Baron Josef Berres Perez, von(Lemberg 1821 -
signed (lower left) oil on canvas 79.5 x 118 cm (29¾ x 46½ in)
Literature:A woodcut of this work has appeared in the periodical Gartenlaube, 1880, F. von Boetticher, Malerwerke des Neunzehnten Jahrhunderts, vol. 1, p. 92. Exhibitions:Probably exhibited at the Wiener Kuenstlerhaus in 1875 under the title Kalmyks in the South Russian Steppes
Kalmyk Wedding is a lively painting of a group on horseback with the bride and groom in the centre, their heads covered in white head-dresses, both riding side by side. Baron Josef Berres von Perez creates the sense of a festive atmosphere, emphasised by the be-ribboned decoration that the rider at the far left of the group is holding, and by the musical triangle held by the rider wearing red trousers to the centre-left of the work. He has also created a real sense of movement with the bustling group riding at pace en masse. In the background are three yurts, traditional dwellings of the Kalmyks, and a large inlet of water.
The Kalmyk people originate from Asia, reaching Europe when Genghis Khan created his Mongol Empire. Kalmykia has existed as an independent nation since the fifteenth century, and is the only Buddhist Republic in Europe. The Kalmyk people originally migrated westward from Central Asia to the lower Volga area in the seventeenth century. They formed a frontier khanate, a territory ruled by a Mongol ruler, or Khan, who swore allegiance to Russia in return for protection against Tatar attack. The khanate became absorbed into the Russian province of Astrakhan in the eighteenth century. The Kalmyk Autonomous Oblast was established in 1920 and later raised to the status of an Autonomous Republic in 1935. Under Stalin’s harsh regime of agricultural collectivisation and enforced deportation, the Kalmyk people severely suffered during the 1930s and 1940s. However, in 1958 they were rehabilitated and since then their culture and Buddhist faith have undergone something of a revival. The province was declared an Independent Republic of the Russian Federation in 1991.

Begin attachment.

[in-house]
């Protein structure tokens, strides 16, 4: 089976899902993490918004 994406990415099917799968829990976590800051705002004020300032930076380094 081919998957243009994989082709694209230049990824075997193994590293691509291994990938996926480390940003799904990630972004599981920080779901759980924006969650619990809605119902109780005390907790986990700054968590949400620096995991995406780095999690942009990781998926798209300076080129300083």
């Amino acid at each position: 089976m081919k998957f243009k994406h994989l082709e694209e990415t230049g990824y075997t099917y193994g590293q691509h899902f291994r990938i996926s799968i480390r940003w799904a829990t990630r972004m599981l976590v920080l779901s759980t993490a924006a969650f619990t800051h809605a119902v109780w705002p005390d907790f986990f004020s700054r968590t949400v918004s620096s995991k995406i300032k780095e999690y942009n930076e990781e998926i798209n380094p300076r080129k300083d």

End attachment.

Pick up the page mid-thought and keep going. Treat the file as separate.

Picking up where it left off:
Von Perez was a professional soldier and through his long career he was actively involved in numerous military engagements. At the age of forty five von Perez resigned from his position as Major General of the Austrian Army to become a full-time artist. As part of his studies he travelled frequently to the Volga region and the Caucasus. His enduring interest in painting also led to friendships with several Orientalist painters, such as Bertalan Szekely and Mihaly Munkacsy. Between 1866 and 1869 he studied with Karl Theodor von Piloty at the Munich Academy. He travelled to Hungary on several occasions as well as undertaking an extensive journey to Russia, in particular to the Volga and Caucasus regions. In 1871 he became a member of the Vienna Künstlerhaus; the oldest artist association of Austria.